CAP TIMES Op-ed discuses ALEC's nefarious influence on state governments over 30 years

June 14, 2011
Randall Schumann

Paralleling the role of the wizard in the “Wizard of Oz,” there is a little-known but powerful, big-business/corporate interest, national organization that has been at work behind the scenes of state government legislative proposals for the last several decades.

It’s an organization that not only develops legislative proposals benefiting big business, but also has been successful in getting them introduced and pushed through the legislatures in every state, including Wisconsin.

The American Legislative Exchange Council was founded in the early 1970s and, like the wizard, operates “behind the curtain” and can boast of both drafting and helping pass hundreds of state laws. Its highest priorities are tax cuts for corporations, loosened environmental regulations, restrictions on union collective bargaining, and privatizing state-owned assets.

Some 300 of America’s biggest corporations are ALEC’s “sponsors” and more than a third of all state lawmakers in the country (totaling 2,400 legislators, most of whom are Republican) are “members.” If an ALEC-member legislator takes an ALEC proposal back to his or her home state and introduces it, the legislator can expect to receive in exchange generous campaign contributions from the big corporate sponsors or their political action committees.

ALEC’s influence on legislation in Wisconsin goes back decades. A recent article quotes from a speech made by former Wisconsin Gov. Tommy Thompson at a 2010 ALEC luncheon where he bragged that when he was a legislator and ALEC member, he took ALEC’s proposals, “disguised” them a little — and then introduced them as “his own ideas.”

Corporate taxation in Wisconsin is a perfect illustration of the effectiveness ALEC has enjoyed here. In the 1960s, when Gaylord Nelson was governor, Wisconsin businesses provided 25 percent of the state’s total revenue. Now that figure is about 5 percent, a fifth of what it was 50 years ago, thanks to multiple lowerings of corporate tax rates and innumerable tax breaks for large corporations. Additionally, it is estimated that two-thirds of large Wisconsin corporations (not the small corporations that are the primary engines of job creation) pay no Wisconsin tax at all!

This trend has been a major contributing factor to Wisconsin’s $3.6 billion budget deficit.

But, not surprisingly, Gov. Scott Walker and the state’s Republican legislators didn’t address that in their current state budget, instead actually giving some corporations more tax breaks. Worse, one GOP lawmaker is planning to introduce, with the governor’s blessing, legislation that would completely eliminate corporate taxes in the state.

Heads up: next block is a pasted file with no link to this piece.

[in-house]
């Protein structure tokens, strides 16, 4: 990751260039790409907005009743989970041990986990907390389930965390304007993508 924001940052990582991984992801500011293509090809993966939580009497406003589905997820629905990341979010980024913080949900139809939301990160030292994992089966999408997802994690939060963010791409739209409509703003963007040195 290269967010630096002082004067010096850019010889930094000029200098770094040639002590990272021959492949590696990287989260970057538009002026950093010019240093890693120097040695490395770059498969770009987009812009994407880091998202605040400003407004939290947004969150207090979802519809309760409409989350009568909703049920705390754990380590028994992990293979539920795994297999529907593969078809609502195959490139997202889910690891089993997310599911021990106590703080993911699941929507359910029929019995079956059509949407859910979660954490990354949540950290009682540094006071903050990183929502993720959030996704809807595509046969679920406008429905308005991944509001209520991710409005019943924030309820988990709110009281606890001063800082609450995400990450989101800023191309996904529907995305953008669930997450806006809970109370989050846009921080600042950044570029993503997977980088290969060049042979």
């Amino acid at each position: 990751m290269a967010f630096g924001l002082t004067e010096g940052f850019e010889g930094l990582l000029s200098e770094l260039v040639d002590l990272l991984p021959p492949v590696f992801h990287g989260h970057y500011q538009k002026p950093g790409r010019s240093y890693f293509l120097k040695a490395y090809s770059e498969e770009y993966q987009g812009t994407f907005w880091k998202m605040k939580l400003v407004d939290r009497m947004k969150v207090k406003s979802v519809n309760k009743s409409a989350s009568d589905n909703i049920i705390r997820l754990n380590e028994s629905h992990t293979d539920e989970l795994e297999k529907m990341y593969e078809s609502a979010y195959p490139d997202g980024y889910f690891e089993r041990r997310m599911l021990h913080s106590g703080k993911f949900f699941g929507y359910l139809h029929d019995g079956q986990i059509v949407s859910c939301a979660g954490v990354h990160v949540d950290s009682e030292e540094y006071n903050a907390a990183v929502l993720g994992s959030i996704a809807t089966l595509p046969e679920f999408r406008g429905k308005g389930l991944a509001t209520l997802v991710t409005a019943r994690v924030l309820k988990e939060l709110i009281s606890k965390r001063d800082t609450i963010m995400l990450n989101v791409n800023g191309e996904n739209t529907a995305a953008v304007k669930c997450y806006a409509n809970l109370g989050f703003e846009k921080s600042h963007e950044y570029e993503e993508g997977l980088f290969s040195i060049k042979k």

In addition to the focus on expanding tax benefits for big business, other major legislative proposals that have been put into the legislative hopper since the Walker administration took over in January are straight from the top of ALEC’s wish list. The so-called budget repair bill’s provisions to abolish collective bargaining and to privatize state power generation facilities are perfect examples. So is the loosening of pollution regulations.

It could be said that this all demands a “Back to the Future” moment for Wisconsin. More than 100 years ago, Wisconsin’s “Fighting Bob” La Follette, father of the Progressive movement, gave a 4th of July speech in Mineral Point telling Wisconsinites how he saw unrestrained corporate power as the great threat to representative government:

“So multifarious have become corporate affairs, so many concessions and privileges have been accorded them by legislation — and so many more are sought by further legislation — that their specially retained representatives are either elected to office, directly in their interests, or maintained in a perpetual lobby to serve them.”

Fighting Bob then went on to say: “Do not look to such lawmakers to restrain corporations within proper limits. Do not look to such lawmakers to equalize the burden of taxation.”

La Follette’s words from over 100 years ago are just as true today as they were then.

What is necessary right now is to do what was done in the “Wizard of Oz” movie: Pull back the curtain and expose for all citizens to see that ALEC is the “wizard” behind the major legislative proposals of Walker and the current crop of Wisconsin Republican legislators. Wisconsin voters need to see that their state is not just “open for business” as Walker repeatedly claims, but rather that Wisconsin has been “bought by big business.”

Randall Schumann is a lifelong Madison resident who recently retired as an attorney with the state of Wisconsin Division of Securities Regulation.